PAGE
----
Some more good stuff from Ars Technica's Eric Bangeman:
Professor Doug Jacobson conducted the forensic inspection of Thomas' hard drive, a drive which had been replaced under extended warranty by Best Buy about two weeks after the alleged infringement was noted by Media Sentry (but before the RIAA came calling). During its opening statements, the plaintiffs alluded to the possibility that the drive had been replaced in an attempt to wipe out any evidence of copyright infringement, but testimony from Ryan Maki, a Geek Squad "deputy of counterintelligence" (read: supervisor) resplendent in a Geek Squad sweater and sporting a law-enforcement-looking badge on his belt, confirmed Thomas' tale of hardware woes necessitating a replacement. It would appear that she had her drive swapped for a legitimate reason.Complete article
This still leaves the question of the music found on Thomas' new hard drive. During Gabriel's direct examination of Jacobson, the investigator noted how close together the timestamps of the songs in Thomas' My Music folder were. "It is my opinion that the music files on the defendant's hard drive were placed there from another hard drive," affirmed Jacobson, attempting to account for the nature of the time stamps.
Once cross-examination began, Toder started asking Jacobson about things such as MAC address spoofing, cracking, P2P pollution, and multipeer contamination, intimating that one of those things could have been in play when Media Sentry detected the shared folder at the IP address in question. He then questioned Jacobson about his assertion that the music currently on Thomas' computer had to have come from a hard drive and announced that he wanted to demonstrate to the jury that it was possible to rip CDs as quickly as the timestamps from the forensic examination showed (the timestamps were approximately 15-20 seconds apart with a longer 30- to 45-second gap between CDs).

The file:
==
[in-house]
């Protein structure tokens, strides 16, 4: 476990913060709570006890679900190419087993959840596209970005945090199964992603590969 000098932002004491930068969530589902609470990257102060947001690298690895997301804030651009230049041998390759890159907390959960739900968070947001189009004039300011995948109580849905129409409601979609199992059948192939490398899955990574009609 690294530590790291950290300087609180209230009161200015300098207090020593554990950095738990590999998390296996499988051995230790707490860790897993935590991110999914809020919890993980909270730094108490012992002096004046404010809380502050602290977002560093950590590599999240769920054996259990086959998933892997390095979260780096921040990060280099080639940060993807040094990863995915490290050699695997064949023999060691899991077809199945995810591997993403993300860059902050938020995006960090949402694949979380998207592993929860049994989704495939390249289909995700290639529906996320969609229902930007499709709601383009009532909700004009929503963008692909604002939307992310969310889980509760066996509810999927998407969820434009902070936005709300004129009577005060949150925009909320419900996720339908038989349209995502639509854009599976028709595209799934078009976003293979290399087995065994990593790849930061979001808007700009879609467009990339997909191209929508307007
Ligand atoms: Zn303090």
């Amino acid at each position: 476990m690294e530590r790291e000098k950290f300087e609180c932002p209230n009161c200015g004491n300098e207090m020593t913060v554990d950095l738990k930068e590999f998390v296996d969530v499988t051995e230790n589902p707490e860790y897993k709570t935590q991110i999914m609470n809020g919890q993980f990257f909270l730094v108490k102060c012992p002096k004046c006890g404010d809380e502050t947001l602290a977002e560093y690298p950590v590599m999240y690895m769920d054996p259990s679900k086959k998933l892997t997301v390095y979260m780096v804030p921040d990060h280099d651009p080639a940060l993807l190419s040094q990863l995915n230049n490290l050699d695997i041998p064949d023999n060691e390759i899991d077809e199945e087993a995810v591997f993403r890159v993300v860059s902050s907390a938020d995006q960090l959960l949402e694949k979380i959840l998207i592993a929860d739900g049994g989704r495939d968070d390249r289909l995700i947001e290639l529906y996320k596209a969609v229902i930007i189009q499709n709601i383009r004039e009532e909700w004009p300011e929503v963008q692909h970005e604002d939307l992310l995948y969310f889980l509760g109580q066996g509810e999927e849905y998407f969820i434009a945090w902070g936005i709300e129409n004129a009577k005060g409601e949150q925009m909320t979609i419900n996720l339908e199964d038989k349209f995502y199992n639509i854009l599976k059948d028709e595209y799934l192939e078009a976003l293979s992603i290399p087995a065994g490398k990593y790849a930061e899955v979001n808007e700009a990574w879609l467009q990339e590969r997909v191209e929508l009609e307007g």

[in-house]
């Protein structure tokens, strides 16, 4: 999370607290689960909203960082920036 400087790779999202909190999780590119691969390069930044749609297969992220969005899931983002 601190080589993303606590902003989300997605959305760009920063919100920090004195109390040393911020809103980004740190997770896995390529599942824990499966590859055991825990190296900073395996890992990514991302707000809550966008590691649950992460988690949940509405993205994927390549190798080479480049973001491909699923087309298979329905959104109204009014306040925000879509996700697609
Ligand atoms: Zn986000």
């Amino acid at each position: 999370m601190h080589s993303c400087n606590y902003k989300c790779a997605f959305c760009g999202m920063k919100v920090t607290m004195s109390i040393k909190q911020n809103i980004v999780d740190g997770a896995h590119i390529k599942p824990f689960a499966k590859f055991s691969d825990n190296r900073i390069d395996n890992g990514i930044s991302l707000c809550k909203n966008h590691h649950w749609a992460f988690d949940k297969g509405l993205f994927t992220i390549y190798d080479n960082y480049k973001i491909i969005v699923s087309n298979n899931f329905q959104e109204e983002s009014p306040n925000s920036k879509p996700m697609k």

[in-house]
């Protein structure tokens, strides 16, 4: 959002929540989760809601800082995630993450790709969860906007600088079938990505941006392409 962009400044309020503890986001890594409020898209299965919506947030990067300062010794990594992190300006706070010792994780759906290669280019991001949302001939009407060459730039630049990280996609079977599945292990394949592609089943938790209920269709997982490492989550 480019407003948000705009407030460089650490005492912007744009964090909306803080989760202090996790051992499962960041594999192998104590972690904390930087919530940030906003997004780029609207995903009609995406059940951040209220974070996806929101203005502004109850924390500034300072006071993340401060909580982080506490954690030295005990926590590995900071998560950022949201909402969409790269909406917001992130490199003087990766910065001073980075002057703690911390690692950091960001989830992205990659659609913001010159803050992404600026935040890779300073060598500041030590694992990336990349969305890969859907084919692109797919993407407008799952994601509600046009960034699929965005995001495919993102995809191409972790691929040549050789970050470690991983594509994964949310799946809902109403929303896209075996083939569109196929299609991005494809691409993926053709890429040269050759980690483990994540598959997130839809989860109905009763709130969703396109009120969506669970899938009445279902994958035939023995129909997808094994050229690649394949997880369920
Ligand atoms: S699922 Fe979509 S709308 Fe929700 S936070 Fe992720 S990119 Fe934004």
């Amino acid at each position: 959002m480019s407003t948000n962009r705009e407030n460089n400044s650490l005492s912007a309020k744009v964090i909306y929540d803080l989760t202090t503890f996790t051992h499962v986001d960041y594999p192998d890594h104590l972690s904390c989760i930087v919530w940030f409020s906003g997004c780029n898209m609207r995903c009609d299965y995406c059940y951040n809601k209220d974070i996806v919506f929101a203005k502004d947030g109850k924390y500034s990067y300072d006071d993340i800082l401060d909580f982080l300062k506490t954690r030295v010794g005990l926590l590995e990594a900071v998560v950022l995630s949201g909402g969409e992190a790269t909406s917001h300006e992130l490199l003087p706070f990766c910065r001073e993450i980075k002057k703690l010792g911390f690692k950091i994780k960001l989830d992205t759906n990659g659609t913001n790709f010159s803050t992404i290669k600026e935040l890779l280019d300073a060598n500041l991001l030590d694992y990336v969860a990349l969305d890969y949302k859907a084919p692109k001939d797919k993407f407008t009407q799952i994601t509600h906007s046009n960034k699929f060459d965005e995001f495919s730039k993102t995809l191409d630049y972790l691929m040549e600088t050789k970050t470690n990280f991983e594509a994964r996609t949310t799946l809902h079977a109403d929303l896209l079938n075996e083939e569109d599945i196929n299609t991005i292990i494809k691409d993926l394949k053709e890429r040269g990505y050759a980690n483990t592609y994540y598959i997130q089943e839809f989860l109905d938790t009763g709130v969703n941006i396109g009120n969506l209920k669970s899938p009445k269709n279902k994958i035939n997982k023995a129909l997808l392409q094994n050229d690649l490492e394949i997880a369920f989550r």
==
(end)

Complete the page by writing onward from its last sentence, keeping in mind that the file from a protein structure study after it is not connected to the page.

The RIAA's Gabriel objected, and the jury was led out as the attorneys discussed whether the demonstration should go forth. Judge Michael Davis gave his assent to the demonstration, and, after the jury filed back into the courtroom, Thomas ripped two CDs, timing it on her cell phone. When the first CD was done, she announced the time as 2:36.18. Gabriel immediately objected saying that they timed it at over four minutes. The apparently-amused judge said that the jurors could figure out the time for themselves. The second CD ripped in 2:17.71 according to the defendant's timing (I timed the second demonstration in 2:18.97). Gabriel again objected, saying that he had it at three-and-a-half minutes.
With the results in hand, Toder got Jacobson to admit that, despite whatever differences in hardware and software (e.g., WMP 11 versus WMP 10), the results of the test indicated that it was possible that the music was legitimately ripped from CD. "Is it still your testimony that the music on the defendant's computer was copied from a hard drive?" asked Toder.
"Given new versions of software, you could rip this fast," conceded Jacobson.
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